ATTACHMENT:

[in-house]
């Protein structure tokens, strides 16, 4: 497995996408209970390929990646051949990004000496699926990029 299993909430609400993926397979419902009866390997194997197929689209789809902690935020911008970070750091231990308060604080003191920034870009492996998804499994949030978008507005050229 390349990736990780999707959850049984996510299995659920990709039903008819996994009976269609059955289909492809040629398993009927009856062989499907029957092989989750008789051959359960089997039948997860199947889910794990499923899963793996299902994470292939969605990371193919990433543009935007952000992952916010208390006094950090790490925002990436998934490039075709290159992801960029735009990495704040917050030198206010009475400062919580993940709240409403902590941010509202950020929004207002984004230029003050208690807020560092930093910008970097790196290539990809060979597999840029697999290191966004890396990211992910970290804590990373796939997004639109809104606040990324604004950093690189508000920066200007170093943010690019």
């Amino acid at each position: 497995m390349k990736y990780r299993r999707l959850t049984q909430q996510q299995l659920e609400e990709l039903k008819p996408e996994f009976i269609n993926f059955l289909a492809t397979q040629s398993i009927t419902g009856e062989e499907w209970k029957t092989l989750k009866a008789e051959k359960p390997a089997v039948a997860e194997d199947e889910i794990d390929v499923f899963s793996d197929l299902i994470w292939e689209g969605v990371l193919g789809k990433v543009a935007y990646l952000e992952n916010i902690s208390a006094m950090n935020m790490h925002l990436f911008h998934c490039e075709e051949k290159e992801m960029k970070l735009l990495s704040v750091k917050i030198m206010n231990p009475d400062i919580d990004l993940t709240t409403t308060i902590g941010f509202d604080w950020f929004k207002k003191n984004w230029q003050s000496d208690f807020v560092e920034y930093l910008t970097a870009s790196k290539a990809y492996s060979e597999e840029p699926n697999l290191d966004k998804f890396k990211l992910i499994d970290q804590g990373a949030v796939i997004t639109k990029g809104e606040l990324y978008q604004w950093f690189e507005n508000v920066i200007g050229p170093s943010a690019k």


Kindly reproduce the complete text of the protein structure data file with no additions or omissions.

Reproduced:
[in-house]
């Protein structure tokens, strides 16, 4: 497995996408209970390929990646051949990004000496699926990029 299993909430609400993926397979419902009866390997194997197929689209789809902690935020911008970070750091231990308060604080003191920034870009492996998804499994949030978008507005050229 390349990736990780999707959850049984996510299995659920990709039903008819996994009976269609059955289909492809040629398993009927009856062989499907029957092989989750008789051959359960089997039948997860199947889910794990499923899963793996299902994470292939969605990371193919990433543009935007952000992952916010208390006094950090790490925002990436998934490039075709290159992801960029735009990495704040917050030198206010009475400062919580993940709240409403902590941010509202950020929004207002984004230029003050208690807020560092930093910008970097790196290539990809060979597999840029697999290191966004890396990211992910970290804590990373796939997004639109809104606040990324604004950093690189508000920066200007170093943010690019």
């Amino acid at each position: 497995m390349k990736y990780r299993r999707l959850t049984q909430q996510q299995l659920e609400e990709l039903k008819p996408e996994f009976i269609n993926f059955l289909a492809t397979q040629s398993i009927t419902g009856e062989e499907w209970k029957t092989l989750k009866a008789e051959k359960p390997a089997v039948a997860e194997d199947e889910i794990d390929v499923f899963s793996d197929l299902i994470w292939e689209g969605v990371l193919g789809k990433v543009a935007y990646l952000e992952n916010i902690s208390a006094m950090n935020m790490h925002l990436f911008h998934c490039e075709e051949k290159e992801m960029k970070l735009l990495s704040v750091k917050i030198m206010n231990p009475d400062i919580d990004l993940t709240t409403t308060i902590g941010f509202d604080w950020f929004k207002k003191n984004w230029q003050s000496d208690f807020v560092e920034y930093l910008t970097a870009s790196k290539a990809y492996s060979e597999e840029p699926n697999l290191d966004k998804f890396k990211l992910i499994d970290q804590g990373a949030v796939i997004t639109k990029g809104e606040l990324y978008q604004w950093f690189e507005n508000v920066i200007g050229p170093s943010a690019k």